Anesthesia errors are more common than you may think. They can cause serious side effects and even put a patient’s life in danger.
The way anesthesia is used is a precise science. If the anesthesiologist makes a mistake, a patient could become aware of a surgery, have an adverse reaction or feel pain despite being under anesthesia.
Anesthesiologists are responsible for caring for patients and making sure they get the right dosage of anesthesia as well as the right medications. Failing to do so could give the patient the right to make a medical malpractice claim.
There are many things that can go wrong with anesthesia, but three errors are among the most common. These include:
The truth is that the majority of anesthesia errors are avoidable. For example, going over the patient’s records and the surgery that is to occur in advance will help the anesthesiologist select the correct medications for the procedure based on the patient’s history.
Administering too little anesthesia is an issue as well. This may happen if the patient’s weight is not correct, if preoperative information is missing or if the amount of anesthesia needed was not considered for a patient with certain underlying conditions that may influence how much they need to go under.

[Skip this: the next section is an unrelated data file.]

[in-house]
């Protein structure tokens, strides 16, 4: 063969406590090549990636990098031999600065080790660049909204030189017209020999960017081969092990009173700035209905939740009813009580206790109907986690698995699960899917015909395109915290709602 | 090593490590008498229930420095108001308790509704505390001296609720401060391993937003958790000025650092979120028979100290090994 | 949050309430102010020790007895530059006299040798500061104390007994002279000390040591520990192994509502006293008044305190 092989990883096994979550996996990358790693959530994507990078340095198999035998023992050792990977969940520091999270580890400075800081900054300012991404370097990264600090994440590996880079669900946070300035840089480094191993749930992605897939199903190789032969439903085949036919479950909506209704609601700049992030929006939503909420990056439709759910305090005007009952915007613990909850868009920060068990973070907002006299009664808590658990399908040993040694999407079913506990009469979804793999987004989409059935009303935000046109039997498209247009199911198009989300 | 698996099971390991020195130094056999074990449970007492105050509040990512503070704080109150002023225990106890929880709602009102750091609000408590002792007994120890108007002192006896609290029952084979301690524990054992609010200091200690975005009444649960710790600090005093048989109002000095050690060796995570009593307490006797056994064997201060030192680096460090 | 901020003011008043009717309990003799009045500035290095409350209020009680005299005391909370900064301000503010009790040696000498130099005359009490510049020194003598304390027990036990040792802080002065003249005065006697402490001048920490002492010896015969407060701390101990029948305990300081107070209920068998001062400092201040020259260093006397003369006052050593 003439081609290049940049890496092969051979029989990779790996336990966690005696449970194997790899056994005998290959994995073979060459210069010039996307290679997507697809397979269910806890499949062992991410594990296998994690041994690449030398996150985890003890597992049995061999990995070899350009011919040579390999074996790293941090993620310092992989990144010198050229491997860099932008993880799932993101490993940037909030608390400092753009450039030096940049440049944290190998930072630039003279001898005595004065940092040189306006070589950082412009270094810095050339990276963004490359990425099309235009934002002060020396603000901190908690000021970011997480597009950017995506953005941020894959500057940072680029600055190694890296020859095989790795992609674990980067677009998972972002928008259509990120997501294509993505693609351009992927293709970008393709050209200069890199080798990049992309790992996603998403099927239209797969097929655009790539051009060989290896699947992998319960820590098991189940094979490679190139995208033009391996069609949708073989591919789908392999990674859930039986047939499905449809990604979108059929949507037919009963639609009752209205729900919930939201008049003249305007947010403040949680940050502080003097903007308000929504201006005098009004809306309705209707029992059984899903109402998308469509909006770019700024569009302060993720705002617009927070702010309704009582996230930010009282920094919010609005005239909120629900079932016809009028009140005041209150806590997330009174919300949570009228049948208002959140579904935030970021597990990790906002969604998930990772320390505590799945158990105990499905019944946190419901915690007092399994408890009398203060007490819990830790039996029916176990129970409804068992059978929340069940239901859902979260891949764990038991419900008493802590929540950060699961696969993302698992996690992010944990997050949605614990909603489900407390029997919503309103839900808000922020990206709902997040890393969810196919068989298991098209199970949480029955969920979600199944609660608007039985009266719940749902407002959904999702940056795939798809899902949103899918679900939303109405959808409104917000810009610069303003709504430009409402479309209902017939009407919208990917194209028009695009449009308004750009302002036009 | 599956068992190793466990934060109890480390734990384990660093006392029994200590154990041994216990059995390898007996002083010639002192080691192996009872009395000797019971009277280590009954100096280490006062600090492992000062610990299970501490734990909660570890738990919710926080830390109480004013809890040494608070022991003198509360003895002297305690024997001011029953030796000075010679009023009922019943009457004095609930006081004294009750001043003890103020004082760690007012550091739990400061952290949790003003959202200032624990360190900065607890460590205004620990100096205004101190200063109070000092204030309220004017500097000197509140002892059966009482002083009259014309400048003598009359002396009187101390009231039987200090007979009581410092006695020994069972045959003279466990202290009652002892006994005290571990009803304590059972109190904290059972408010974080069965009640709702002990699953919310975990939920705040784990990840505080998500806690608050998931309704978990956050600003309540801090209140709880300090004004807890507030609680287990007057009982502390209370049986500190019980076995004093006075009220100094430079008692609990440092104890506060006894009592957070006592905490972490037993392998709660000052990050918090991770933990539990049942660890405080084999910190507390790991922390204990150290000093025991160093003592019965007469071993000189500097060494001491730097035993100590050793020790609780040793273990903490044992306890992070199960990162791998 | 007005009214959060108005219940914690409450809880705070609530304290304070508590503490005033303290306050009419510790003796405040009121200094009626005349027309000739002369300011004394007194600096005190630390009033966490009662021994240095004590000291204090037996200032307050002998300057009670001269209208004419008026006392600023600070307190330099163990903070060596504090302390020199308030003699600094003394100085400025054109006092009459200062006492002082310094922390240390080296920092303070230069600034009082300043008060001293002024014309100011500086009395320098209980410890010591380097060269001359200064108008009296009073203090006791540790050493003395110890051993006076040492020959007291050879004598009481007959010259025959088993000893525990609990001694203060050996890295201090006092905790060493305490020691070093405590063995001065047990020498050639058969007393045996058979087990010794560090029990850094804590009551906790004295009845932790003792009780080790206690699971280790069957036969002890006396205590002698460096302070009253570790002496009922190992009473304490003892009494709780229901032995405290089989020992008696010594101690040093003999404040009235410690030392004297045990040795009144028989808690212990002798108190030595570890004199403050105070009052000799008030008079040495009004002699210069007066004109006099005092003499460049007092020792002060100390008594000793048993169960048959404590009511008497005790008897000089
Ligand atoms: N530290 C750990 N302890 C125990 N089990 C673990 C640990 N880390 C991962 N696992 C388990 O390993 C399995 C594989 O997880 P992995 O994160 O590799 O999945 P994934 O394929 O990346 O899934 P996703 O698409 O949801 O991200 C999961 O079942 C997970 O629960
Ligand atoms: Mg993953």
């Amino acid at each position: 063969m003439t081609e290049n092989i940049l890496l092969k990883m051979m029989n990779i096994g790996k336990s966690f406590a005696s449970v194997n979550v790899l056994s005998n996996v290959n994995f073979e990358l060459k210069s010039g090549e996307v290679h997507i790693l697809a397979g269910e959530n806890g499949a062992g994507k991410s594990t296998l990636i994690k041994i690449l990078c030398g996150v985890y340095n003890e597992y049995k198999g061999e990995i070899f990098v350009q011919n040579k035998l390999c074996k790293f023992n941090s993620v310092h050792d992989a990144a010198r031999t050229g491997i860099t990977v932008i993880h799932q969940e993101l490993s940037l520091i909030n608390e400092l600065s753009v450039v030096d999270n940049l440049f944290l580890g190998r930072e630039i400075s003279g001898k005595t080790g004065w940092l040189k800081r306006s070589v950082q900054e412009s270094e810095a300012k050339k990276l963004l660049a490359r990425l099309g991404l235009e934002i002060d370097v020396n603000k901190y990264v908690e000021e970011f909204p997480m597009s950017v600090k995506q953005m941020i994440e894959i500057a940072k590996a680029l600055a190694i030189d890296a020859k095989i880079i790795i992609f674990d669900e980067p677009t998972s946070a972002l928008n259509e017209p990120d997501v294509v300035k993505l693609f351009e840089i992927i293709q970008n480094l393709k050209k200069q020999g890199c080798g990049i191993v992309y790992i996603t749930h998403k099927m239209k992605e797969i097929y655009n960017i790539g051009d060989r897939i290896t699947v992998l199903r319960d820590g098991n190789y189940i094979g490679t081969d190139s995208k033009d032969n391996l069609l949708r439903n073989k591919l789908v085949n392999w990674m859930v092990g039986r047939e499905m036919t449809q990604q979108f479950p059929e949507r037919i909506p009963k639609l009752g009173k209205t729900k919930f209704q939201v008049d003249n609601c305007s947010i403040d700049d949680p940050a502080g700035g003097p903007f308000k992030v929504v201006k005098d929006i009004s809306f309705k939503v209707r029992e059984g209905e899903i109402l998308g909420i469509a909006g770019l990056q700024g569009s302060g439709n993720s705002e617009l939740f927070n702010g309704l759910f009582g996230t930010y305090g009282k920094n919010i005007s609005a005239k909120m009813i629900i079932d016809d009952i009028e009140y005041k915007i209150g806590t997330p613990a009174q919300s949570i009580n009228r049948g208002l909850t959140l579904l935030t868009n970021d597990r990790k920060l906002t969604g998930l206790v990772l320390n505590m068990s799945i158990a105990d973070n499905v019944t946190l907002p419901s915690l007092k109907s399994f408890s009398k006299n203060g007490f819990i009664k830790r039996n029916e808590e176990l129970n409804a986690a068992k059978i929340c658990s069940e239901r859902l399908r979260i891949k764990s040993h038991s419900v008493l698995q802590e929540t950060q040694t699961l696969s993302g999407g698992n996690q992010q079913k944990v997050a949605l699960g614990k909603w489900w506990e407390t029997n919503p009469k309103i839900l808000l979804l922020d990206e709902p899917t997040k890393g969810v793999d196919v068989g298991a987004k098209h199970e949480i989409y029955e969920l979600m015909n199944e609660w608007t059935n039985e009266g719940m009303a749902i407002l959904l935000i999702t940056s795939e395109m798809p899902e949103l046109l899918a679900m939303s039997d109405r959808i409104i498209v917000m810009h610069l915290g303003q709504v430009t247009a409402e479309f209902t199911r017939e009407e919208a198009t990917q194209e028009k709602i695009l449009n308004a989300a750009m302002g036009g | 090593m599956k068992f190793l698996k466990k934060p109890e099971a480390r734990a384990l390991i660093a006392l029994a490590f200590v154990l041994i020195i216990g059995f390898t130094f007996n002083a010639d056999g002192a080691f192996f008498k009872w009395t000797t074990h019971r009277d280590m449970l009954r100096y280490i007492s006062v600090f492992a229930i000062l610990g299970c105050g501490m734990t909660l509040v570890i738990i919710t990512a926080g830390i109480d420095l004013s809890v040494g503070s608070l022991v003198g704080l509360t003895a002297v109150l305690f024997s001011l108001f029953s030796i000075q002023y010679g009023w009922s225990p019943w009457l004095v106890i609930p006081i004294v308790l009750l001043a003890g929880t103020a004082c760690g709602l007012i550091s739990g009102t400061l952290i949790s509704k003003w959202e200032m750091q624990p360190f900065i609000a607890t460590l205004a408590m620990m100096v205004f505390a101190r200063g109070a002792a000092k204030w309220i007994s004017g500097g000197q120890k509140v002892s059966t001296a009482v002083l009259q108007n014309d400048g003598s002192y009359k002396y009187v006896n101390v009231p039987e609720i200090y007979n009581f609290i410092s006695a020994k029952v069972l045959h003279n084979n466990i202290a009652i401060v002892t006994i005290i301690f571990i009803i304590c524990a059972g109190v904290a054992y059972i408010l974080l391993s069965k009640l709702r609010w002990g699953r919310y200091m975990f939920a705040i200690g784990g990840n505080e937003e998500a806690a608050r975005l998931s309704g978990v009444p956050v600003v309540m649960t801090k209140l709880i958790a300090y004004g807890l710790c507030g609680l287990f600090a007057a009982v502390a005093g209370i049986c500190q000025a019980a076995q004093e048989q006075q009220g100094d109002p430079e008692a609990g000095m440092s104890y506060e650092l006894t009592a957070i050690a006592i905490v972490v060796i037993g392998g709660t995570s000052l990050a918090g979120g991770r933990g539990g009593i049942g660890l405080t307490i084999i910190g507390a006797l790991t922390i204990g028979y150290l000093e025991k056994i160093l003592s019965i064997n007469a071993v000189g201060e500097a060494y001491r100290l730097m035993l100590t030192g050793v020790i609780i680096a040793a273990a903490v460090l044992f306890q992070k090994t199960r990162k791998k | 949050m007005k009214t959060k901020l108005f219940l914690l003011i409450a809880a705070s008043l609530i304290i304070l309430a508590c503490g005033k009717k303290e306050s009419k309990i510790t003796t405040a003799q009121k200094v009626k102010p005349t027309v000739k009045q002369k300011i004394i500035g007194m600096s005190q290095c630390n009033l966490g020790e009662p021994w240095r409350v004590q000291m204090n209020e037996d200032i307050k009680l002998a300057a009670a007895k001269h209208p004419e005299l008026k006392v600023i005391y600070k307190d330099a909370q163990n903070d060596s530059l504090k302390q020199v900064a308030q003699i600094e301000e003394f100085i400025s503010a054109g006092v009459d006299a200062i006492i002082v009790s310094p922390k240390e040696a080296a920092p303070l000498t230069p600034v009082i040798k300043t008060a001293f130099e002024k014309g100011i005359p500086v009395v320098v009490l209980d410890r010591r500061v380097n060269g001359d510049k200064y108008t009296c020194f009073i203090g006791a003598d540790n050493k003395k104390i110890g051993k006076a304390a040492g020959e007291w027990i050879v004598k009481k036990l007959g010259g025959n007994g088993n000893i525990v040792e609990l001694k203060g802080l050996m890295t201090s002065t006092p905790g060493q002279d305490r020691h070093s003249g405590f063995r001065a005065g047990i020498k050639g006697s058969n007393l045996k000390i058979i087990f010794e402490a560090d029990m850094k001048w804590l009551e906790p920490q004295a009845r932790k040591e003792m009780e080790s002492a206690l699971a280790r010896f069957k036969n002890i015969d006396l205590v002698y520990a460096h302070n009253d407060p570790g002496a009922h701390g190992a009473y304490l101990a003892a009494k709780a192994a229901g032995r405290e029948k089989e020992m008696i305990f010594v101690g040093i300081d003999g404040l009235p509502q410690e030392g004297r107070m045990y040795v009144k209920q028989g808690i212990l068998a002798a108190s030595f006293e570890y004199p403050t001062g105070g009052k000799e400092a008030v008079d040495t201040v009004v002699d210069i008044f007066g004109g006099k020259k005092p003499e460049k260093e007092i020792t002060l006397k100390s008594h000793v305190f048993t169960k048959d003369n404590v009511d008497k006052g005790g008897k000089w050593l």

Failing to recognize adverse events is another major problem. It’s essential for anesthesiologists to stay in the surgical room while anesthesia is being used. They need to monitor the patient’s oxygen saturation and heart rate, for example, as well as other vital signs. The amount of anesthesia used needs to be carefully monitored to induce paralysis and sleep. At the same time, the pain medications used must be closely monitored to be sure the patient doesn’t have pain during the operation.
Making any of these errors can leave a patient at risk of serious injury. Some patients may wake up during surgery. Others might suffer from hypoxia due to a lack of oxygen. These and other injuries and trauma are possible, which is why an anesthesiologist must get the medication mixture correct and monitor the patient carefully throughout the surgery.